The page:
Pogrom: Kishinev and the Tilt of History by Steven J. Zipperstein

It’s great Rose City Reader’s European Reading Challenge gets me reading books about the smaller countries of Europe like Monaco, Lithuania and Luxembourg. Keeping with this spirit of adventure last week I went looking on Overdrive for something interesting and what did I find but a book about Moldova. For those of you who don’t know, Moldova is a small country in Eastern Europe lodged between Romania and Ukraine. Once called Bessarabia it spent most of the 20th century being tossed back and forth between Romania and Russia/USSR until finally achieving independence from the Soviet Union in the early 90s. It’s one of those out of the way places you pretty much never hear about unless something terribly horrible happens there like a major natural disaster or bloody armed conflict.

Over a hundred years ago something horrible did happen in what’s now called Moldova. Steven J. Zipperstein’s Pogrom: Kishinev and the Tilt of History tells the story of the fury that erupted in its capital Kishinev it’s lasting legacy. Just before Easter in 1903 a rabid mob, inflamed by false reports a young child had been ritually murdered by local Jewish elders descended upon Kishinev’s Jewish quarter. Three days later close to 50 of the town’s Jews would be dead, hundred beaten, countless women and girls raped and scores of Jewish homes and business looted.

Anti Jewish riots or pogroms like these had been happening in Imperial Russia for years but this one was different. Unlike previous massacres of this type quickly spread around the world, generating a ripple effect of outrage and activism. Instead of occurring deep inside Russia, Kishinev was on its extreme Western edge and in theory anyway closer to the power centers of Europe. Perhaps more importantly, by the turn of the 20th century the world was experiencing an initial wave of modern globalization. With a sophisticated network of telegraph lines and undersea cables criss-crossing the planet, countless newspapers with the resources to dispatch correspondents via steamship and locomotive to the farthest reaches of the globe the world had become a much smaller place and news, wherever it happened traveled quickly. In addition, after decades of both Russian anti-semitism and advances in steamship technology America was home to a sizable Jewish population. Upon hearing the news of the pogrom Jews in America were outraged and quickly organized to not only aid the victims but also pressure the Russian government to safeguard the lives of their co-religionists. Elsewhere around the world Zionist leaders upon hearing the news from Kishinev lobbied even stronger for a new Jewish homeland.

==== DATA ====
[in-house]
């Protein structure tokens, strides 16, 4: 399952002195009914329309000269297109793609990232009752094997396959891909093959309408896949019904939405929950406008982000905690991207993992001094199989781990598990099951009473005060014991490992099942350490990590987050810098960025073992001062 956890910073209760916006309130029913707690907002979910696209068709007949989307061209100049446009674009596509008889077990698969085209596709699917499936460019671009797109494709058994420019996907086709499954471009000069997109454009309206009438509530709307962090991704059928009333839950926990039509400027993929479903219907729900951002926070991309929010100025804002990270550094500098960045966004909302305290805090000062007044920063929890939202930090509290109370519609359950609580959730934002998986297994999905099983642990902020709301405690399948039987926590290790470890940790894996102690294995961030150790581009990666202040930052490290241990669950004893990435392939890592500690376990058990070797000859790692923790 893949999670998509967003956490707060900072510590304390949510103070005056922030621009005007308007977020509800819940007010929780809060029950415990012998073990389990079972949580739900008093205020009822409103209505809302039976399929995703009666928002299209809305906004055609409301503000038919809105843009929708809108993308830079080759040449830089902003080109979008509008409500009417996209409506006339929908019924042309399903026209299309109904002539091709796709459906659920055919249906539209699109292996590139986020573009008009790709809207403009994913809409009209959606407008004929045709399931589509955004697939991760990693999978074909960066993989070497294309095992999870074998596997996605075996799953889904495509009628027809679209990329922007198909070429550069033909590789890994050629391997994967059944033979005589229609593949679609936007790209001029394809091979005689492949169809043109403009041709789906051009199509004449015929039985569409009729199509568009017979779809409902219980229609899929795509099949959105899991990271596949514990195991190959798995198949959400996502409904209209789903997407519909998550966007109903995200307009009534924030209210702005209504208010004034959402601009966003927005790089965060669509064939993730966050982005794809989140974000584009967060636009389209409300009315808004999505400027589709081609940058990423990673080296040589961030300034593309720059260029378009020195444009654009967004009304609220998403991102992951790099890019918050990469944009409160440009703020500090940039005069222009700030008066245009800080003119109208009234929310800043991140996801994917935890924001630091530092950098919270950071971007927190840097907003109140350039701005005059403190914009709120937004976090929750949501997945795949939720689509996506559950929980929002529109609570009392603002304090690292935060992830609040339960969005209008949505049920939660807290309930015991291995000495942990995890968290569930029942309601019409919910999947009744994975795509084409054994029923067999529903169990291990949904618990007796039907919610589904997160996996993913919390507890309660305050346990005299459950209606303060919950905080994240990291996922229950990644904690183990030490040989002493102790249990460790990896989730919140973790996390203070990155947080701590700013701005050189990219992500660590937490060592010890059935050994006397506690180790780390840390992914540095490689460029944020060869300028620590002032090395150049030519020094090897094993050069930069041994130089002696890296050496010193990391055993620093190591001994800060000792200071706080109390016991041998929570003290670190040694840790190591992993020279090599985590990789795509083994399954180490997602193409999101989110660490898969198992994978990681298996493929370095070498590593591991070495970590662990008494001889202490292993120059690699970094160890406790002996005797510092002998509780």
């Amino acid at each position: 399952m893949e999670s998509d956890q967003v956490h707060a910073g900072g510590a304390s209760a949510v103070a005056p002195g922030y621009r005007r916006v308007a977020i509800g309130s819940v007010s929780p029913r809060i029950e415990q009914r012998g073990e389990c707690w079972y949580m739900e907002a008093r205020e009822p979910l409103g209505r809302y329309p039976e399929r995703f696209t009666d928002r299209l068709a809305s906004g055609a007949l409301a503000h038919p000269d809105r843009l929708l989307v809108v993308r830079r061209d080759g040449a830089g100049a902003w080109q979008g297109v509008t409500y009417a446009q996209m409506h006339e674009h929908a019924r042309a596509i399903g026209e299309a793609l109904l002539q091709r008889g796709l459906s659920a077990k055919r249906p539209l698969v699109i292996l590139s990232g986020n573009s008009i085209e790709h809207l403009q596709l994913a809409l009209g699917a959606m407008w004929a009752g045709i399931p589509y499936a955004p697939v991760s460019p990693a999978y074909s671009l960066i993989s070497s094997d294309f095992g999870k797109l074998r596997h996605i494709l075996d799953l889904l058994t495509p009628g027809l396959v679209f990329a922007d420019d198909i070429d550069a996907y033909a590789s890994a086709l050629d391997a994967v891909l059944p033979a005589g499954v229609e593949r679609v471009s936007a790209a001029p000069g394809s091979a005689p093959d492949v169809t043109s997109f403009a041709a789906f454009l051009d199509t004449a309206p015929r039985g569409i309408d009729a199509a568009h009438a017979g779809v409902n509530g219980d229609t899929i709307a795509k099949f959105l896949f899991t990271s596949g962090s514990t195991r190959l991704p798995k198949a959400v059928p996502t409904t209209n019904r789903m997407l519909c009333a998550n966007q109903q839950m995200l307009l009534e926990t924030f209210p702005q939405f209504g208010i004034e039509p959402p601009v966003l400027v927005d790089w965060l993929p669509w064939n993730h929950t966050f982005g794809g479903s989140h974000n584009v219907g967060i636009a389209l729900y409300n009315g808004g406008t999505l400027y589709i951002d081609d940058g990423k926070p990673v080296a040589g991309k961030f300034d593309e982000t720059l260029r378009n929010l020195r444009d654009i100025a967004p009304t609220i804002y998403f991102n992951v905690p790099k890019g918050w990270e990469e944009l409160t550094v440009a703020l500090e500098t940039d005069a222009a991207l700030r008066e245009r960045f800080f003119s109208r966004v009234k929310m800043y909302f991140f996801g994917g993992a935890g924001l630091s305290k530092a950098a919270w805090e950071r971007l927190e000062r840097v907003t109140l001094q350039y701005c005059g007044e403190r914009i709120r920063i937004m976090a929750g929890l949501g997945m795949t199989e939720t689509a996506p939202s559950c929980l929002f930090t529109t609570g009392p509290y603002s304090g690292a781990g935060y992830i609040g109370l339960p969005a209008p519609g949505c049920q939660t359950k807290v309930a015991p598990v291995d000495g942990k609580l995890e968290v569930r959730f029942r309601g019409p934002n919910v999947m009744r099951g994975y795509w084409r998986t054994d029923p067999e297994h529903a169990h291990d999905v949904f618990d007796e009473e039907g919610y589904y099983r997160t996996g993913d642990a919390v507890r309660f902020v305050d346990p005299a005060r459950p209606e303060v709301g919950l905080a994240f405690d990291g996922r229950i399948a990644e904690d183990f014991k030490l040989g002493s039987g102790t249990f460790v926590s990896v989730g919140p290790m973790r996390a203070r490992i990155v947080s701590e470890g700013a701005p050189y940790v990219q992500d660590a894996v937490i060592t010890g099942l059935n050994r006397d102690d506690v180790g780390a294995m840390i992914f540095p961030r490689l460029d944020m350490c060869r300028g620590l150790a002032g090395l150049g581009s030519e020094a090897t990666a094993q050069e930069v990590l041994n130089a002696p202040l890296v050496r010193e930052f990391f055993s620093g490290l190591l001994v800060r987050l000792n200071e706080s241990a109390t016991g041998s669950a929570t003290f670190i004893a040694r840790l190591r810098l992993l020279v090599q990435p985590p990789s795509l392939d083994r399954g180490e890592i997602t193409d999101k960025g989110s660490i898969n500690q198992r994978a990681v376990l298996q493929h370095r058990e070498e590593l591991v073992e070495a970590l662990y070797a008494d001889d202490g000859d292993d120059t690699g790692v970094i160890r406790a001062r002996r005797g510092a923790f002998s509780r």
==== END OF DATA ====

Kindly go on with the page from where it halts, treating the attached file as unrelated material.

Pogrom is a well-researched and meaty. I must commend Zipperstein for covering a lot of ground in a relatively short book. I’d consider it a great follow-up read to just about all the Jewish history books I’ve read over the last decade or so. And hey, it’s about Moldova so how could I go wrong?

One thought on “Pogrom: Kishinev and the Tilt of History by Steven J. Zipperstein

  1. Pingback: 2019 European Reading Challenge Wrap-Up | Maphead's Book Blog

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